People across the UK have reported a whole host of scam texts and phone calls throughout the coronavirus pandemic.

A number of UK retailers and banks have been name-dropped in an attempt to dupe unsuspecting victims out of their hard-earned cash during lockdown and it is showing no sign of slowing down as lockdown restrictions ease.

Scammers have been taking advantage of the current situation and will often make contact via email, phone calls and texts using sophisticated methods to exploit people.

Why does it seem so easy for fraudsters to get hold of our details?

It is thought scammers have been taking advantage of the pandemic when targeting victims.

Taking advantage of more people shopping online which according to experts, could leave your details vulnerable. 

But Richard De Vere, director of the AntiSocial Engineer, a cybersecurity consultancy told the Telegraph: “We can’t even pretend that we can trust it any more.

“It’s really old tech, but scammers are just starting to understand how powerful it is.”

HMRC, Natwest and even the NHS are among the British companies being used to target Brits.

Royal Mail scam

Royal Mail customers have fallen victim to a number of scams set up by fraudsters.

Last month, an actor took to social media to warn others of a Royal Mail scam which saw her bank account wiped clean by fraudsters.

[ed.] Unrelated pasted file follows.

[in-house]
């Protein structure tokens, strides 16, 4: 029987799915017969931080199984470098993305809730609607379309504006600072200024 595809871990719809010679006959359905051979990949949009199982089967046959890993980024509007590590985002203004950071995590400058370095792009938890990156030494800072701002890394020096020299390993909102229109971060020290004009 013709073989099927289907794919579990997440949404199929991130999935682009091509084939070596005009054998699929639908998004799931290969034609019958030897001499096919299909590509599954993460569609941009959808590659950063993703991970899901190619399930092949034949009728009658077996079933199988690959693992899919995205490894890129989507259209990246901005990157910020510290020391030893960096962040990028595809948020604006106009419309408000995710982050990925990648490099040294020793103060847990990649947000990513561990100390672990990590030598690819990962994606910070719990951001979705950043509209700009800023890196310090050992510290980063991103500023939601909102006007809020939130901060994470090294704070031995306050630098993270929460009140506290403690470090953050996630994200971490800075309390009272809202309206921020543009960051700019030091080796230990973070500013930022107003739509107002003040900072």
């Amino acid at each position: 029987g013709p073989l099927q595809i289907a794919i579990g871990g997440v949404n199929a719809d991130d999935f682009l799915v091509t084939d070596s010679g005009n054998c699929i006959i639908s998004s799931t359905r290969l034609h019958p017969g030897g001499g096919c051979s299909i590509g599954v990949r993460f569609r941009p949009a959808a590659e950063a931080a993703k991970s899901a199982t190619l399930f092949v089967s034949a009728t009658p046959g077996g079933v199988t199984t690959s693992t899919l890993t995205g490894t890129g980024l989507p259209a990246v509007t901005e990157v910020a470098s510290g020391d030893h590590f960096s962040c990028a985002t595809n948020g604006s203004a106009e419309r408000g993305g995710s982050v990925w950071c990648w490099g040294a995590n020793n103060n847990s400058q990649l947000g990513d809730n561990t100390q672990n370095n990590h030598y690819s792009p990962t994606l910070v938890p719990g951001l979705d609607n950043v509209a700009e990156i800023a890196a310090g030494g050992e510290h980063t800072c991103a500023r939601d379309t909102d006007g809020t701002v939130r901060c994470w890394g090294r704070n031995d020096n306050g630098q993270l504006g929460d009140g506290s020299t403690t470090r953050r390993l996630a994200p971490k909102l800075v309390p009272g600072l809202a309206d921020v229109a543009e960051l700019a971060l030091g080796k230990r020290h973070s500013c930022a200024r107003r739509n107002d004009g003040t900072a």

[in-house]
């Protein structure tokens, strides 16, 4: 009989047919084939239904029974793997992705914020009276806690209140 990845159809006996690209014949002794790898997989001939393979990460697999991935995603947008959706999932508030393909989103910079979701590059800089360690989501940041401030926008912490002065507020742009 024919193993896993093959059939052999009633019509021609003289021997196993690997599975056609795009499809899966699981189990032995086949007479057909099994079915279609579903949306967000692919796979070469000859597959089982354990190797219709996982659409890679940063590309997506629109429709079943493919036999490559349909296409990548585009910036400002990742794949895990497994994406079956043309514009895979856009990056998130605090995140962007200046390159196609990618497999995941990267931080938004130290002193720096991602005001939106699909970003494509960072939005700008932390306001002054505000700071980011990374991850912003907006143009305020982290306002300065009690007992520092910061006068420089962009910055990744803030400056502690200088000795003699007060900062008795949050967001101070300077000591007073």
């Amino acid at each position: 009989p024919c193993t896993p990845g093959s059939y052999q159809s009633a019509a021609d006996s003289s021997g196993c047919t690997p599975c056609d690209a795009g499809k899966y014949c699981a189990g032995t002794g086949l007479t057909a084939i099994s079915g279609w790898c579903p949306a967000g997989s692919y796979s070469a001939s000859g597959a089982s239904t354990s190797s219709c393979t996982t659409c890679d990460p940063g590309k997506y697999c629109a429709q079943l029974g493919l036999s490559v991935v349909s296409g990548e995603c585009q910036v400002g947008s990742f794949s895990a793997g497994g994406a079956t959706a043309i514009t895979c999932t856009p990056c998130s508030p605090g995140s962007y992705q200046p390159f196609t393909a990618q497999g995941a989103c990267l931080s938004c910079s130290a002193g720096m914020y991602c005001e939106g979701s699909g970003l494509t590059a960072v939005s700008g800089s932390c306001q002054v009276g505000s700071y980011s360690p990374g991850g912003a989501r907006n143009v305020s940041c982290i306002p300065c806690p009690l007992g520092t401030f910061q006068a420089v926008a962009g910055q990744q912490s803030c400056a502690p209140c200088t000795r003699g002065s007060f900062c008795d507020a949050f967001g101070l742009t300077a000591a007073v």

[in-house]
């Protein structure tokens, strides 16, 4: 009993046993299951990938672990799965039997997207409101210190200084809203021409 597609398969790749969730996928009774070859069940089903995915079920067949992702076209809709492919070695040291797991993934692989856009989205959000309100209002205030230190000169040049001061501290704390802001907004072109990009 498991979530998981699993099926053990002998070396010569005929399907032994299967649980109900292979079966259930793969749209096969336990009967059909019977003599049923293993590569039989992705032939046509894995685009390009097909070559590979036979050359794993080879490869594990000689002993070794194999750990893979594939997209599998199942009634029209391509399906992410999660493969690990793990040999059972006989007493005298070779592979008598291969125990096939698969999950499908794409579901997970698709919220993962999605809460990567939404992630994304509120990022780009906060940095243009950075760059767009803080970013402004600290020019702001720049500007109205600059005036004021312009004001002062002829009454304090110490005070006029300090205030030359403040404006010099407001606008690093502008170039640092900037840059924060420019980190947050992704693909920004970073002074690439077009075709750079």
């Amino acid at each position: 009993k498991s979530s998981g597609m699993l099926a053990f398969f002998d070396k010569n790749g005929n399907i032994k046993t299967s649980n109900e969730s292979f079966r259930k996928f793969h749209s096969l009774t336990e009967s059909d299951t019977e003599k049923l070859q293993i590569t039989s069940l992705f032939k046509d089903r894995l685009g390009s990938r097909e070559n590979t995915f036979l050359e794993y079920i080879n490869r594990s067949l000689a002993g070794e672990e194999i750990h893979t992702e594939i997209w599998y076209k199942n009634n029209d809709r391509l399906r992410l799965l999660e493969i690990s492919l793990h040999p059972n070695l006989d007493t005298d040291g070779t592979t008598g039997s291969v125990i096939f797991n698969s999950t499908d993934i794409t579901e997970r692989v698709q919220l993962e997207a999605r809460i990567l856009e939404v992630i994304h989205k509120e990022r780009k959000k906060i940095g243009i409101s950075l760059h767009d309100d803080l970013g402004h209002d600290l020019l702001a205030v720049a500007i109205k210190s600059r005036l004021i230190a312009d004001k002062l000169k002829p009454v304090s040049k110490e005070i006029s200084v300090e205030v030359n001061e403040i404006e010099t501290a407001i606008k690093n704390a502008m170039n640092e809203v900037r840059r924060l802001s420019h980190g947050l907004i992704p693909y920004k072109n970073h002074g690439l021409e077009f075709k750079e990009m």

The Royal Mail have released a number of warnings over the past few months warning customers of fraudsters trying to scam money out of the public.

Lead officer Katherine Hart said: "This delivery scam is yet another example of fraudsters attempting to make money out of the unsuspecting public.

"Due to the lockdowns, many millions of people rely on product deliveries, so scammers have focused their efforts on this theme.

"Royal Mail will only ever contact you via text or email if a customs fee is due, not for domestic parcel delivery. If you have any suspicions, contact Royal Mail to verify before you click any links or share details.”

She added: "Also, the public must also be aware that these types of scams may come in many forms, and scammers do not only use Royal Mail branding.

"Indeed, in January, I commented on a similar scam that used DPD branding.

"These types of scams come in many forms, not just via text but also in emails and through the phone."

How to spot a scam

There are a number of ways that you can spot a scam or fake message. Things to look out for include:

  • Checking the ‘from’ address - is it from a company or organisation, or from a random email address? It should be worth noting that scammers often change their names to make the emails look like they’re from a legitimate company, but it’s always worth checking
  • Is the greeting impersonal? Royal Mail says that fraudsters “often use subjects or greetings that are impersonal and general”
  • Is there poor spelling, grammar or presentation? While scammers are getting better at making their messages look more professional, a more common thing to look out for it lack of consistency in the email, like different font styles or sizes, and mismatching logos

If you’re unsure about the message you’ve received in any way, you should always err on the side of caution.

Reach out to the company that is supposedly trying to communicate with you in a way that is completely separate from the message.

Don’t use any phone numbers, email address or linked websites. Instead, search for the company and use a different number or email address, from its website for example.